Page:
Frederick A. (Frederick Albion) Ober.

Amerigo Vespucci online

. (page 11 of 14)
Online LibraryFrederick A. (Frederick Albion) OberAmerigo Vespucci → online text (page 11 of 14)
Font size
QR-code for this ebook

shall be sent again by the king to visit these regions, and
that many years will not elapse before they will bring
immense profits and revenue to the kingdom of Portugal.

"We found great quantities of dye-wood, enough to load all
the ships that float, and costing nothing. The same may be
said of cassia, crystals, spices, and drugs; but the
qualities of the last are unknown. The inhabitants of the
country tell of gold and other metals; but I am one of those
who, like St. Thomas, are slow to believe. Time will show
all, however. Most of the time of our stay the heavens were
serene and adorned with numerous bright and beautiful stars,
many of which I observed, with their revolutions.

"This may be considered a schedule, or, as it were, a
_capita rerum_, of the things which I have seen in these
parts. Many things are omitted which are worthy of being
mentioned, in order to avoid prolixity, and because they are
found in my account of the voyage. As yet I tarry at Lisbon,
waiting the pleasure of the king to determine what I shall
do. May it please God that I do whatever is most to His
glory and the salvation of my soul."

A third and fuller account of the third voyage, written to Lorenzo di
Pier Francesco de Medici:

"In days past I gave your excellency a full account of my
return, and, if I remember aright, wrote you a description
of all those parts of the New World which I had visited in
the ships of his Highness the King of Portugal. Carefully
considered, they appear truly to form another world, and
therefore we have, not without reason, called it the _New

"Not one of all the ancients had any knowledge of it, and
the things which have been lately ascertained by us
transcend all their ideas. They thought there was nothing
south of the equinoctial line but an immense sea and some
poor and barren islands. The sea they called the Atlantic,
and if sometimes they confessed that there might be land in
that region, they contended that it must be sterile, and
could not be otherwise than uninhabitable. The present
navigation has controverted their opinions, and openly
demonstrated to all that they were very far from the truth.
For, beyond the equinoctial line I found countries more
fertile and more densely inhabited than I have ever found
anywhere else, even in Asia, Africa, and Europe - as will be
more fully manifested by duly attending to the following
narration. Setting aside all minor matters, I shall relate
only those of the greatest importance, which are well worthy
of commemoration, and those which I have _personally seen_,
or heard of from men of credibility. I shall now speak with
much care concerning those parts most recently discovered,
and without any romantic addition to the truth.

"With happy omens of success, we sailed from Lisbon with
three armed caravels, on the 13th of May, 1501, to explore,
by command of the king, the regions of the New World.
Steering a southwest course, we sailed twenty months in a
manner which I shall now relate. In the first place, we went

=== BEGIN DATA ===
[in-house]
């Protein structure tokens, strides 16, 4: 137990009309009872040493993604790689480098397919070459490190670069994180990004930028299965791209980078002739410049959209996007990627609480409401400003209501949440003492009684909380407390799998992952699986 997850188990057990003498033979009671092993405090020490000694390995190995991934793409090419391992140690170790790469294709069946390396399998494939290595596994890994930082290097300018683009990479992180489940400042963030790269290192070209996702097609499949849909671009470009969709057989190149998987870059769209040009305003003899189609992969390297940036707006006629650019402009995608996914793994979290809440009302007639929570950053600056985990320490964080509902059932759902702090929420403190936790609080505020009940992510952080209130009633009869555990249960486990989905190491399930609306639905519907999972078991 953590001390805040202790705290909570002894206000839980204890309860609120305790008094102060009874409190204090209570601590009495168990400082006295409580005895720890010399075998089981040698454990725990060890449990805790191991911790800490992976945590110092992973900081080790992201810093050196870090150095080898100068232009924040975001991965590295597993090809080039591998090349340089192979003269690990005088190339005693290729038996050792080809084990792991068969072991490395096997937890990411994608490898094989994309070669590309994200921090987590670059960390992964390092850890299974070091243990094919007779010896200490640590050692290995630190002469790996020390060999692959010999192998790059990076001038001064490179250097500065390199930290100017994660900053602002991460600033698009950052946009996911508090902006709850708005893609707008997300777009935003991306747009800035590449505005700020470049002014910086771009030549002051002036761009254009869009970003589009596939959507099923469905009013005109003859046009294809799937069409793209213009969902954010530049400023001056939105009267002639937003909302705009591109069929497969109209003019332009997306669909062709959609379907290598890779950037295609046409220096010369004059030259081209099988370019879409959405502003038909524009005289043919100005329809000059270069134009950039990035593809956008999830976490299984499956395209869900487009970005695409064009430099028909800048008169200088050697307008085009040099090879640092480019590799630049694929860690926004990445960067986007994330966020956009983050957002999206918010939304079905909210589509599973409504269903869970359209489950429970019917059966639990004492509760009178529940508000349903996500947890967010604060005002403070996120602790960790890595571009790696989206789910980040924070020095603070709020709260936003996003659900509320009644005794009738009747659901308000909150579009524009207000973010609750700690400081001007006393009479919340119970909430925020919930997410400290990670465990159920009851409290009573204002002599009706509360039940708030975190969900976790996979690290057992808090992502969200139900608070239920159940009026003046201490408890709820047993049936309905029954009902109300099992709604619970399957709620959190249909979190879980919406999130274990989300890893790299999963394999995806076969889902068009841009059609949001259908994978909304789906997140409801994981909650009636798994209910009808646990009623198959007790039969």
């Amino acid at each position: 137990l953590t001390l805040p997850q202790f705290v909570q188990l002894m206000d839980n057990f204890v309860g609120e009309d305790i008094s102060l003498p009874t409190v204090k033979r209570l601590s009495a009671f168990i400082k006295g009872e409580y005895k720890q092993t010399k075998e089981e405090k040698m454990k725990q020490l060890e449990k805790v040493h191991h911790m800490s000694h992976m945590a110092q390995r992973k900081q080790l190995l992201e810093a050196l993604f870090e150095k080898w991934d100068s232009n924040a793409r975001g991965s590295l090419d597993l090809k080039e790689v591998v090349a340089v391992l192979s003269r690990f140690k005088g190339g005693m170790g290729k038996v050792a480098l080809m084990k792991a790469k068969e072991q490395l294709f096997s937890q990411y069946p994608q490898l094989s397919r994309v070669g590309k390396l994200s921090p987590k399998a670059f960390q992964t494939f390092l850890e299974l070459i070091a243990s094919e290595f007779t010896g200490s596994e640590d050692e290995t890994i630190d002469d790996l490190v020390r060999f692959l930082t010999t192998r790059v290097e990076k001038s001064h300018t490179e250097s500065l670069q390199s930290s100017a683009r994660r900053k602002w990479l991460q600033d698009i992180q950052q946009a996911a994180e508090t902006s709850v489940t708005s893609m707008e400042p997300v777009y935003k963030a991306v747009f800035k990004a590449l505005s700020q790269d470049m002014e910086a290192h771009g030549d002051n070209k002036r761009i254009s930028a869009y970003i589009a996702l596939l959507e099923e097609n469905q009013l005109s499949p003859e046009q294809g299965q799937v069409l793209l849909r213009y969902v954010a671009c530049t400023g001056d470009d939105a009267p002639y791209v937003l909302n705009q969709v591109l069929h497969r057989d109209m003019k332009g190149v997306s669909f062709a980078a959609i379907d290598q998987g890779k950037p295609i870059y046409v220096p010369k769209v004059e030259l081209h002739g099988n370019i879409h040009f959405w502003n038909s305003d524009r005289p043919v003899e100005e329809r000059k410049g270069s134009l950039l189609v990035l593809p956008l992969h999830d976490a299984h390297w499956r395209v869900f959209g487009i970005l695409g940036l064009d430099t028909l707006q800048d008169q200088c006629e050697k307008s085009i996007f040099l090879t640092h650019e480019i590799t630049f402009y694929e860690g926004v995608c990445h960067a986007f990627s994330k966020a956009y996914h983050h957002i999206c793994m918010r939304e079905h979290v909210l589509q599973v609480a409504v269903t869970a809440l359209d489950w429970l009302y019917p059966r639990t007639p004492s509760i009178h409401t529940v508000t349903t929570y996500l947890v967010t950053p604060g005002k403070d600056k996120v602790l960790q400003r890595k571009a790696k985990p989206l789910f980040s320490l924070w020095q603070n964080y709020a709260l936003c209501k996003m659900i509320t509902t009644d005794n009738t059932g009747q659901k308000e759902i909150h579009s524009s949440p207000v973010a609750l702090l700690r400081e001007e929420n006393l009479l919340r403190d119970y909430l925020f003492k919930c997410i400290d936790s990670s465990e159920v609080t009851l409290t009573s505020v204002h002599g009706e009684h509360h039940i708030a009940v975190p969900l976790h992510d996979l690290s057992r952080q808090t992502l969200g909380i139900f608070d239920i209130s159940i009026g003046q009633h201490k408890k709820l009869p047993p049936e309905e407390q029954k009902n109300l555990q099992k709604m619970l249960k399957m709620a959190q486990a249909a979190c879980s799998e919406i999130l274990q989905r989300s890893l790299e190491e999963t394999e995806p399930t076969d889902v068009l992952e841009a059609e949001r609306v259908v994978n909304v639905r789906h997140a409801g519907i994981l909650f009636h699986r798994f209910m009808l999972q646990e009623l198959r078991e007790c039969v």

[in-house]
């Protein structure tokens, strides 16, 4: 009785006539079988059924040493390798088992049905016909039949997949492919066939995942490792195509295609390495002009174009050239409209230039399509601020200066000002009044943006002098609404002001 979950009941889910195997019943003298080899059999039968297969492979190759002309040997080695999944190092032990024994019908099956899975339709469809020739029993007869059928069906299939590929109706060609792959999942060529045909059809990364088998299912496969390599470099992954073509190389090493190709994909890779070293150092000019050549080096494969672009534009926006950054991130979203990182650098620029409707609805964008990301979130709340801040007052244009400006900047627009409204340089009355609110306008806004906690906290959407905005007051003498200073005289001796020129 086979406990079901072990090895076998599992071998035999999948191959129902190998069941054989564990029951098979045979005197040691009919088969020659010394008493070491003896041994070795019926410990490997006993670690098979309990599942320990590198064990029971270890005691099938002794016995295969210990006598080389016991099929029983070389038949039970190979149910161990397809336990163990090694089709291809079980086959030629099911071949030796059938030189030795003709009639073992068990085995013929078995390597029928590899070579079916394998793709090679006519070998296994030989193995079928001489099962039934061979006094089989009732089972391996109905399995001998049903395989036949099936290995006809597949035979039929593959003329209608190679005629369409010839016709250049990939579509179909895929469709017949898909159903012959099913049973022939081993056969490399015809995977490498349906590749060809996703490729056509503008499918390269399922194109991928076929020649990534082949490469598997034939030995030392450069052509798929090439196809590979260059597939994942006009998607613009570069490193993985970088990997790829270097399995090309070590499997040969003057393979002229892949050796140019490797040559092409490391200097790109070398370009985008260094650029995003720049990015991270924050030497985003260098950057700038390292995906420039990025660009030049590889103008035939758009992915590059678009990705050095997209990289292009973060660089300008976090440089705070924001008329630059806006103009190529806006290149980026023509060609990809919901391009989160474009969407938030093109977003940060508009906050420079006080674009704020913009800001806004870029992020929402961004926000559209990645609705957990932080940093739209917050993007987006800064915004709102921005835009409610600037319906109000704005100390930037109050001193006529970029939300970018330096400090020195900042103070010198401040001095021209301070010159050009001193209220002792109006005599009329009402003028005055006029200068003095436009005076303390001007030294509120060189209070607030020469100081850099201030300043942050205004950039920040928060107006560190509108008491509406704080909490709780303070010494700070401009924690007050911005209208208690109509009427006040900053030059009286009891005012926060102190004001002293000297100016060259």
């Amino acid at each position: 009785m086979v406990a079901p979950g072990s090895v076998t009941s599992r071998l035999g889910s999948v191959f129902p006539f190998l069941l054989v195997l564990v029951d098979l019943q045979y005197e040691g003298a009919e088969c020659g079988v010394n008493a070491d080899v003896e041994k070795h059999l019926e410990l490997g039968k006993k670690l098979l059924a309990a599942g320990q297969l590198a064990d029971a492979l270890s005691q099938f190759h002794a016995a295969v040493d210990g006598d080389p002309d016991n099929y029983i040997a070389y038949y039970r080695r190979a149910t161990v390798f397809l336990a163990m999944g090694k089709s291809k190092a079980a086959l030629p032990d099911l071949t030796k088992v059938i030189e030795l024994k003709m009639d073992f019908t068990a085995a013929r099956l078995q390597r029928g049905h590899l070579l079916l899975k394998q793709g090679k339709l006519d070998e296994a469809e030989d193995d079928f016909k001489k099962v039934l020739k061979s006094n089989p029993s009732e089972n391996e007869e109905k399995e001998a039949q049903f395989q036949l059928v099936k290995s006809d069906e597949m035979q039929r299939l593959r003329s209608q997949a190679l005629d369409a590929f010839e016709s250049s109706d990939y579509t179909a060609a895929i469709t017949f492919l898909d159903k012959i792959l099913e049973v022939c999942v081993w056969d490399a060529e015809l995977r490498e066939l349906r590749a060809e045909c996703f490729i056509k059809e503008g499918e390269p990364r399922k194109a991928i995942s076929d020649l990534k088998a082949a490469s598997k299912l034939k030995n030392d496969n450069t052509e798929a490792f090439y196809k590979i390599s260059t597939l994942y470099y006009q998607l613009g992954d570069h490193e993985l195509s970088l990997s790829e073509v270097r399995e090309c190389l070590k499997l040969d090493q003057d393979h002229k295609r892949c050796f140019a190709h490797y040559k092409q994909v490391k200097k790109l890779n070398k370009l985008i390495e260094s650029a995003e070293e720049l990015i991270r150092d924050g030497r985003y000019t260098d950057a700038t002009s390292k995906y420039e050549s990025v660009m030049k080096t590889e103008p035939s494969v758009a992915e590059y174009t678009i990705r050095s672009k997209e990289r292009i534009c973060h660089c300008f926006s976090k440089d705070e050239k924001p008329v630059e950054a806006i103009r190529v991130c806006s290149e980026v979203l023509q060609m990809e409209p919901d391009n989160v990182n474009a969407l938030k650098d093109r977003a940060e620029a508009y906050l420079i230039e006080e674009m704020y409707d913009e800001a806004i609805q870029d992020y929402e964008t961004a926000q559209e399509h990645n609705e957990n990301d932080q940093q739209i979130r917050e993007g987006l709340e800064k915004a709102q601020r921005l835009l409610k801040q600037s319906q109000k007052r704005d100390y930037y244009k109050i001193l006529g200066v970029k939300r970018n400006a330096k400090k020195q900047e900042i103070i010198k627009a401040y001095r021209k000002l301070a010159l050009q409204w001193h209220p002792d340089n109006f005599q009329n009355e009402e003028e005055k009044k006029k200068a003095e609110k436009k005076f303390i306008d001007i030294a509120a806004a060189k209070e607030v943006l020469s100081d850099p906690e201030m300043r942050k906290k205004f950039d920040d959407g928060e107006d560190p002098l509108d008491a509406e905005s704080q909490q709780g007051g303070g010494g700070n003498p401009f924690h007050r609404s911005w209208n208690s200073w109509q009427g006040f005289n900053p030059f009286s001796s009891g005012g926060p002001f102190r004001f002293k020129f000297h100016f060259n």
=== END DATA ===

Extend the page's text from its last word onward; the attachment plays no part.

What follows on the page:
to the Fortunate Islands, which are now called the Grand
Canaries. After navigating the ocean we ran along the coast
of Africa and the country of the blacks as far as the
promontory which is called by Ptolemy Etiopia, by our people
Cape Verde, and by the negroes Biseneghe, while the
inhabitants themselves call it Madanghan. The country is
situated within the torrid zone, in about fourteen degrees
south latitude, and is inhabited by the blacks. Here we
reposed awhile to refresh ourselves, took in every kind of
provision, and set sail, directing our course towards the
antarctic pole....

"To shorten my relation as much as possible, your excellency
must know that we sailed ninety-seven days, experiencing
harsh and cruel fortune. During forty-four days the heavens
were in great commotion, and we had nothing but thunder and
lightning and drenching rains. Dark clouds covered the sky,
so that by day we could see but little better than we could
in ordinary nights without moonshine. The fear of death came
over us, and the hope of life almost deserted us. After all
these heavy afflictions at last it pleased God in His mercy
to have compassion on us and save our lives. On a sudden,
the land appeared in view, and at the sight of it our
courage, which had fallen very low, and our strength, which
had become weakness, immediately revived. Thus it usually
happens to those who have passed through great afflictions,
and especially to those who have been preserved from the
rage of evil fortune.

"On the 17th of August, in the year 1501, we anchored by the
shore of that country, and rendered to the Supreme Being our
most sincere thanks, according to the Christian custom. The
land we discovered did not appear to be an island, but a
continent, as it extended far away in the distance, without
any appearance of termination. It was beautifully fertile
and very thickly inhabited, while all sorts of wild animals,
which are unknown in our parts, were there found in
abundance.... We were unanimously of the opinion that our
navigation should be continued along this coast and that we
should not lose sight of it. We sailed, therefore, till we
arrived at a certain cape, which makes a turn to the south,
and which is perhaps three hundred leagues distant from the
place where we first saw land. In sailing this distance we
often landed and held intercourse with the natives, and I
have omitted to state that this newly discovered land is
about seven hundred leagues distant from Cape Verde, though
I was persuaded that we had sailed at least eight hundred.
This was partly owing to a severe storm, our frequent